It was 12:30 in the morning and I was lying in bed, wide awake. I had managed to fall asleep for a few minutes but for some reason woke up. Sleep did not come, so I finally went downstairs, made a cup of tea, went into my home office and got to work. I knew I would likely be worthless the next day, after not sleeping, so I reasoned that I should get a jump on my goals to compensate for that.
At 4 am, I finally pulled myself away from my desk and headed to bed, while I braced myself for the official start of the day that would be coming shortly. The morning’s coffee would need to be stronger than normal.
When I got up, I took the dogs on a little walk, drank my first cup of coffee and read the Bible. The grogginess cleared and negativity took its place. I found myself not engaging in conversation with my boys, being controlling over dumb things and over-reacting to little things.
I was downright surly and didn’t even want to be around myself. Can you relate? It would have been easy for me to justify my attitude and actions to myself by blaming it on lack of sleep and stress over the work that needed to be done but those would have just been excuses.
At a particularly ugly point, I finally stepped back. I sat down in a chair, prayed and just breathed. As I prayed, I confessed my negativity and lack of lovingness and asked for help. I thought through my attitude and the circumstances around it.
It wasn’t a long break. In fact, I didn’t even leave the room but it made a world of difference in my perspective and how I treated those around me. It was like I had taken a refreshing shower after working outside on a hot day. I was still tired and I still had a lot of work I needed to accomplish, but this time breathed life into me for the rest of the day and I no longer felt like that surly bear who no one wanted to bump into.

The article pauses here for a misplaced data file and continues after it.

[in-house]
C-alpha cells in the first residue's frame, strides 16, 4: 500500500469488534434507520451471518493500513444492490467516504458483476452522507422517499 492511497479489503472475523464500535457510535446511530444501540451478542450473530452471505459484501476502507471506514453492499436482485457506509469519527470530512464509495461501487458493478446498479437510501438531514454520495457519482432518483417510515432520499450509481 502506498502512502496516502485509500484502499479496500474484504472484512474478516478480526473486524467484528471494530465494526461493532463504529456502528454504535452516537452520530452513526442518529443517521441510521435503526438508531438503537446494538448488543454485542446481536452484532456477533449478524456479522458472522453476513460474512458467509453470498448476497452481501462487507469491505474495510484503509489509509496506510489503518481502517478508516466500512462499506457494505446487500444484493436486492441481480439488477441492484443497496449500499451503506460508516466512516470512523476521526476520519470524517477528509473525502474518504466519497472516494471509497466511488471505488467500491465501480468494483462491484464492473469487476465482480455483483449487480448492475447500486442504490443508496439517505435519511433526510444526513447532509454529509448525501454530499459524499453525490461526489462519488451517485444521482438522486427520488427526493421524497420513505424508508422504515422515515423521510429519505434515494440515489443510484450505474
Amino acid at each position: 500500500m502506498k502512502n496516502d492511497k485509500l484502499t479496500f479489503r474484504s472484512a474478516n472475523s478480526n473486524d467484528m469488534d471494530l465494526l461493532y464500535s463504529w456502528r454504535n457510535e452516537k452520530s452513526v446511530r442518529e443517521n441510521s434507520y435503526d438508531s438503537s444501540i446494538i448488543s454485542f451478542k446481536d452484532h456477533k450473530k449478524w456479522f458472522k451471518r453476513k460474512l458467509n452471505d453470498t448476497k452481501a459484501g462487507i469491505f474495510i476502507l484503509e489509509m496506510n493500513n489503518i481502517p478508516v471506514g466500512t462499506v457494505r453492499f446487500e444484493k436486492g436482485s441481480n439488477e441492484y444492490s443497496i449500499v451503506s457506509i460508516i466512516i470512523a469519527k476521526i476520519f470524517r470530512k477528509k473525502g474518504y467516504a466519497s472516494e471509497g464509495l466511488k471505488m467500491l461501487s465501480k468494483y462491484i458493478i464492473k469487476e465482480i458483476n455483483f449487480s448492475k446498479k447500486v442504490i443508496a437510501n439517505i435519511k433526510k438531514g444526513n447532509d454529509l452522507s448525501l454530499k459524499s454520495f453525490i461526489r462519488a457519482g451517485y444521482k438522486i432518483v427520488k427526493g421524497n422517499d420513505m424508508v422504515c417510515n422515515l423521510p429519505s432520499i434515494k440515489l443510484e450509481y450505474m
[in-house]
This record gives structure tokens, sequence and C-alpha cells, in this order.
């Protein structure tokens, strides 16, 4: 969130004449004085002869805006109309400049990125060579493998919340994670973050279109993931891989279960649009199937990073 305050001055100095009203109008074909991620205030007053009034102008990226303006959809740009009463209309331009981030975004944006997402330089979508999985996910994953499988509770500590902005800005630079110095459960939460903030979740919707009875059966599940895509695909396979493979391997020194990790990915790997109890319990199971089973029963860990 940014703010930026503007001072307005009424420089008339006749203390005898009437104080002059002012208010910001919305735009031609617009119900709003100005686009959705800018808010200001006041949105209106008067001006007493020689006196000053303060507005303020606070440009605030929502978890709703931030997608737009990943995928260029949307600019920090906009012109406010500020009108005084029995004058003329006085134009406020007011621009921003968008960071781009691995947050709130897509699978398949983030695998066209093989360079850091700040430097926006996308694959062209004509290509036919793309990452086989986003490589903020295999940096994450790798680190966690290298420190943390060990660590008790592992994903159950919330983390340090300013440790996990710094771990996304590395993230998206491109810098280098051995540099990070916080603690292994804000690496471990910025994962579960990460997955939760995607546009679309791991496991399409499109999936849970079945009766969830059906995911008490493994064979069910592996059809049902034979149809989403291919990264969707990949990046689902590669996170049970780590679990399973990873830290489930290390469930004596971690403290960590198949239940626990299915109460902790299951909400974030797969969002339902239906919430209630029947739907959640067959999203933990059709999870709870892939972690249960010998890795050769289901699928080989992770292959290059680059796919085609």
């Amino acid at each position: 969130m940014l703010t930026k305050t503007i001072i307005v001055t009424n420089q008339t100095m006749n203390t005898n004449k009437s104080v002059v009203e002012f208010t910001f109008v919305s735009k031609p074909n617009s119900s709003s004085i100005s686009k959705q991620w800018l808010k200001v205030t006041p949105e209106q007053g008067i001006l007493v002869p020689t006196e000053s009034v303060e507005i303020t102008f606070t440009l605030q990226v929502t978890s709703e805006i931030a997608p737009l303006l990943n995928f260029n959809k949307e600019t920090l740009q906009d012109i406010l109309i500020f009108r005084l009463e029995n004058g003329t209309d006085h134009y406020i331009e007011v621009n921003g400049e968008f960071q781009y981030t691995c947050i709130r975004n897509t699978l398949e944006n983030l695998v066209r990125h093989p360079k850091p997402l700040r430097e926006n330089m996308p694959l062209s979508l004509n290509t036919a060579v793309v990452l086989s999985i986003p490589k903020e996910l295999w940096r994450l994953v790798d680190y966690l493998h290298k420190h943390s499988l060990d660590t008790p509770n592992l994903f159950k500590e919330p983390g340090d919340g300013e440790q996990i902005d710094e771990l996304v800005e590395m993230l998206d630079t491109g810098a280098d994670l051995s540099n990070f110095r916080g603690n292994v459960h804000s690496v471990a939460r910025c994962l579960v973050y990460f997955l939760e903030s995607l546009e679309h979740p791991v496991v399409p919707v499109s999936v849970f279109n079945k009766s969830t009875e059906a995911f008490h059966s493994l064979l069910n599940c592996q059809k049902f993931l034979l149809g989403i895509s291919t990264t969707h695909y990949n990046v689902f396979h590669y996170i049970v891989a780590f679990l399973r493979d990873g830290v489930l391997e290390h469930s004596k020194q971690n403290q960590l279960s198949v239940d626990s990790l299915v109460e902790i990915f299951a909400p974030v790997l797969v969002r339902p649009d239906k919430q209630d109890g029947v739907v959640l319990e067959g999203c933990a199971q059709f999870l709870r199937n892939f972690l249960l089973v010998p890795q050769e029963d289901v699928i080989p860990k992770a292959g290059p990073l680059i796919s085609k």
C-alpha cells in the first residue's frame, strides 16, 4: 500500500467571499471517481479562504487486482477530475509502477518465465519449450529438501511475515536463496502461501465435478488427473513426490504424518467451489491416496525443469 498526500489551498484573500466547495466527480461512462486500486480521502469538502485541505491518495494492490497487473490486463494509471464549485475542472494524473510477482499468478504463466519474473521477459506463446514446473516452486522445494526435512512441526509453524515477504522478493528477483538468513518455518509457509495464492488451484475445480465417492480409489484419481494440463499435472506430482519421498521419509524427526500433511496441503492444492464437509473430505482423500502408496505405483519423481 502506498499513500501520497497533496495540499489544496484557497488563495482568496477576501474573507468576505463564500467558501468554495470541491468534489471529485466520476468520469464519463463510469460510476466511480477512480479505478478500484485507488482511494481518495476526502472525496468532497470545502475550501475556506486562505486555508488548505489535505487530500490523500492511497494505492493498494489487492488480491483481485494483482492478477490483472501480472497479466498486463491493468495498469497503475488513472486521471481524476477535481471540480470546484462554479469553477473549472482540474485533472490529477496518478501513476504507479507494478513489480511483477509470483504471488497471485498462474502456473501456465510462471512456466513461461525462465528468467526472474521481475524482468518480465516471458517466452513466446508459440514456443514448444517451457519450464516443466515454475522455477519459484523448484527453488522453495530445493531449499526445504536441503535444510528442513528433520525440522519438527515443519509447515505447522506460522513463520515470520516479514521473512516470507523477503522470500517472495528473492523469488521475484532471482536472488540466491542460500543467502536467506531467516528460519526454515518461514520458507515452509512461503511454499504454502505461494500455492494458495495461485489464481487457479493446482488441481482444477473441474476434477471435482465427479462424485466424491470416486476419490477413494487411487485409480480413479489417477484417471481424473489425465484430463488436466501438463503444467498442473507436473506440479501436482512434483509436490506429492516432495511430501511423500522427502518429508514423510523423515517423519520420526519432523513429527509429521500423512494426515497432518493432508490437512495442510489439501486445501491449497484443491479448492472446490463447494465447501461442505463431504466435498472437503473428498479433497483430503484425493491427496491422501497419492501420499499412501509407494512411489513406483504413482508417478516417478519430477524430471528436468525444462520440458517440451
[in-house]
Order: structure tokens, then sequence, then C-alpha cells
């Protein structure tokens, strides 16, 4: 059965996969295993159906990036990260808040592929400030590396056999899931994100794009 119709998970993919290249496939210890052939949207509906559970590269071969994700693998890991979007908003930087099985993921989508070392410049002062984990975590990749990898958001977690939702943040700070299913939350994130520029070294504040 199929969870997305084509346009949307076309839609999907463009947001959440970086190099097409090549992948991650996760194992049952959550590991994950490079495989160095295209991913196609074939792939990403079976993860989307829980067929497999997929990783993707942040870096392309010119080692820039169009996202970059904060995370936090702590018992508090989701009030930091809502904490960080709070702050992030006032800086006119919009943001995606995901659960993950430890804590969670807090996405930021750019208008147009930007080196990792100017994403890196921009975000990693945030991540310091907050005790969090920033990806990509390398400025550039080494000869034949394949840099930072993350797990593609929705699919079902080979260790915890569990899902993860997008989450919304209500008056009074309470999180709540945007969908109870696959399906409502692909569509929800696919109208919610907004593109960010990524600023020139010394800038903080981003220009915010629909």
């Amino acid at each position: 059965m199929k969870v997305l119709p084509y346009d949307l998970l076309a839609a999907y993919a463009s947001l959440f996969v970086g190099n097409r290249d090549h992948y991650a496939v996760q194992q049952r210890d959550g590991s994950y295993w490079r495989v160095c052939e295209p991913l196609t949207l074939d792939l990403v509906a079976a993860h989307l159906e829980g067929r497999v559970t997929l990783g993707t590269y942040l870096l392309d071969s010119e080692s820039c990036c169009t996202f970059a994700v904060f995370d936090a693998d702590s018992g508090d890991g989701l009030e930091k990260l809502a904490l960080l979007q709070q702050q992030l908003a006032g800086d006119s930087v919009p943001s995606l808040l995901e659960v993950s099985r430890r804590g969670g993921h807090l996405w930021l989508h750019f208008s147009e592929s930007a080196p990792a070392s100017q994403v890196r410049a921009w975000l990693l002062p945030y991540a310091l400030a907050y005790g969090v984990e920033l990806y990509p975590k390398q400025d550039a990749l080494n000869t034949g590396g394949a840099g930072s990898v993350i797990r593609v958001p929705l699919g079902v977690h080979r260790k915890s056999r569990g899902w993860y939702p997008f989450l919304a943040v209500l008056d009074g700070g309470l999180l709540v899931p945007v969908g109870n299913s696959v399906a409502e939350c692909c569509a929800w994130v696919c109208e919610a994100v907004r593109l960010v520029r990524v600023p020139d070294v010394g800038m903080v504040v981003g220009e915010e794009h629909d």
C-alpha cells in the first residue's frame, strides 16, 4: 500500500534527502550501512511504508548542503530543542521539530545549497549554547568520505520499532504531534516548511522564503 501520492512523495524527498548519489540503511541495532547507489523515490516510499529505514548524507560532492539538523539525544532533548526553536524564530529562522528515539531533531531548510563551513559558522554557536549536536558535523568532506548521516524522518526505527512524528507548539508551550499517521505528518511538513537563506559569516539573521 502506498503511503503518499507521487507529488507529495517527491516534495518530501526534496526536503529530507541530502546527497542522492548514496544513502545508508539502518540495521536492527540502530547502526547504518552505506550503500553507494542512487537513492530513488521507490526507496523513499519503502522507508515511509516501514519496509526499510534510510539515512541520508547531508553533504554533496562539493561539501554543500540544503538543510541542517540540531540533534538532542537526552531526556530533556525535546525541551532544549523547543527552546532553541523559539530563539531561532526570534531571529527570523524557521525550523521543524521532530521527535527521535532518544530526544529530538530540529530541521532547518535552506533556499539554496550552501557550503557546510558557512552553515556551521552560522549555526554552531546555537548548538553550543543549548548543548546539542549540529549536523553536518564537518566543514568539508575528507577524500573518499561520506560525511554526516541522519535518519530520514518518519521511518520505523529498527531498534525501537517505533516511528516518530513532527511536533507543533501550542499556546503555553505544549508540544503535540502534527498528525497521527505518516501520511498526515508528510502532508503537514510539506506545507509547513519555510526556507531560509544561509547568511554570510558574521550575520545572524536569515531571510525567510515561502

Lack of sleep is pretty common for those of us who have children impacted by disability. Stressful days are often the norm as well. It can be hard to stay positive throughout the day as we interact with therapists, teachers, doctors and, most importantly, our families. It can be easy for our speech to become short and have a bite to it as opposed to filled with grace and love.
In those times, taking a step back to pray, reflect, and breathe can be the perfect answer. The therapist, IEP meetings, doctor, and kids will still be there, but this time may give you the chance that you need to refocus and refresh.
After my break, I sucked up my pride and apologized to the boys. The atmosphere in the house changed from nervousness and timidity to a place where everyone wanted to be.
What helps you to refocus when you are exhausted, overwhelmed and stressed with life?
Jonathan McGuire is the father of two sons and the co-founder of Hope Anew, a nonprofit that comes alongside the parents of children impacted by disability on a spiritual and emotional level. You can follow Hope Anew on Facebook here: https://www.facebook.com/hopeinthetrenches/.